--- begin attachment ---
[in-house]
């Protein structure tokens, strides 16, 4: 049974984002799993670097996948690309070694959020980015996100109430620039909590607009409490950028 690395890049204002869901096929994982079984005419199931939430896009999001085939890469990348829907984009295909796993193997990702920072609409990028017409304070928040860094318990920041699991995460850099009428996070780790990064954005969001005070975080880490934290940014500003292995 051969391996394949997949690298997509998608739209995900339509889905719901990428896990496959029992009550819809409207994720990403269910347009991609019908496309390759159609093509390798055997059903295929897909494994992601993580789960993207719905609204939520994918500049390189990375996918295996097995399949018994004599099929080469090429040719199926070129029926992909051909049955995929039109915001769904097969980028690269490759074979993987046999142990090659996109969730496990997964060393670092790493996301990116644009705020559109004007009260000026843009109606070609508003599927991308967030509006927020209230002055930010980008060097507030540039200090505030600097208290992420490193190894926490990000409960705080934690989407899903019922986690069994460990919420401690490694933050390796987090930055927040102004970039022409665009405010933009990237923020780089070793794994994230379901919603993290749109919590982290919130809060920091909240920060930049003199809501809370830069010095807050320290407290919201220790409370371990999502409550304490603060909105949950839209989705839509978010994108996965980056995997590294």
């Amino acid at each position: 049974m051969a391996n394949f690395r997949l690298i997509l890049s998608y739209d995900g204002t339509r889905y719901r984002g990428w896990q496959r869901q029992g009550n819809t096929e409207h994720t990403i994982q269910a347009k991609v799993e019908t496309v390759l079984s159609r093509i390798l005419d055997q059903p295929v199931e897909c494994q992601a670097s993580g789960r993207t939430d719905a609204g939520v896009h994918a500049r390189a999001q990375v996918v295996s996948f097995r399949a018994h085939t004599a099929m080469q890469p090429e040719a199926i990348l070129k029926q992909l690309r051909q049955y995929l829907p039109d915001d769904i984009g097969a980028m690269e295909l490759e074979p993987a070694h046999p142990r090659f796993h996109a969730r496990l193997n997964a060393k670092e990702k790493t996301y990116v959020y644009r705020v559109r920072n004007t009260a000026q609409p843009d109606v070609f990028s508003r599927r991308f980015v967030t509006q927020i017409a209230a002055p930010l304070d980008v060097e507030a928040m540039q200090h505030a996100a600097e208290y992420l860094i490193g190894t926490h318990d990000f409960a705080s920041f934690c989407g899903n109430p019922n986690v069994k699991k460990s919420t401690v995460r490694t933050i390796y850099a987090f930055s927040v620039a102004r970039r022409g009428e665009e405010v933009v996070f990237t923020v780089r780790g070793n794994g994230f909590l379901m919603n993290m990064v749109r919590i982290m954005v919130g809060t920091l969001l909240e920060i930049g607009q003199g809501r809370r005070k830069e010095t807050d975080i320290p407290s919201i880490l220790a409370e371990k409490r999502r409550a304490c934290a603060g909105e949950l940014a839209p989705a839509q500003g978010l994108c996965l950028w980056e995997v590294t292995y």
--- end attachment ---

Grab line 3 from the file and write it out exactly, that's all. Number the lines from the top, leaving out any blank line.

């Amino acid at each position: 049974m051969a391996n394949f690395r997949l690298i997509l890049s998608y739209d995900g204002t339509r889905y719901r984002g990428w896990q496959r869901q029992g009550n819809t096929e409207h994720t990403i994982q269910a347009k991609v799993e019908t496309v390759l079984s159609r093509i390798l005419d055997q059903p295929v199931e897909c494994q992601a670097s993580g789960r993207t939430d719905a609204g939520v896009h994918a500049r390189a999001q990375v996918v295996s996948f097995r399949a018994h085939t004599a099929m080469q890469p090429e040719a199926i990348l070129k029926q992909l690309r051909q049955y995929l829907p039109d915001d769904i984009g097969a980028m690269e295909l490759e074979p993987a070694h046999p142990r090659f796993h996109a969730r496990l193997n997964a060393k670092e990702k790493t996301y990116v959020y644009r705020v559109r920072n004007t009260a000026q609409p843009d109606v070609f990028s508003r599927r991308f980015v967030t509006q927020i017409a209230a002055p930010l304070d980008v060097e507030a928040m540039q200090h505030a996100a600097e208290y992420l860094i490193g190894t926490h318990d990000f409960a705080s920041f934690c989407g899903n109430p019922n986690v069994k699991k460990s919420t401690v995460r490694t933050i390796y850099a987090f930055s927040v620039a102004r970039r022409g009428e665009e405010v933009v996070f990237t923020v780089r780790g070793n794994g994230f909590l379901m919603n993290m990064v749109r919590i982290m954005v919130g809060t920091l969001l909240e920060i930049g607009q003199g809501r809370r005070k830069e010095t807050d975080i320290p407290s919201i880490l220790a409370e371990k409490r999502r409550a304490c934290a603060g909105e949950l940014a839209p989705a839509q500003g978010l994108c996965l950028w980056e995997v590294t292995y």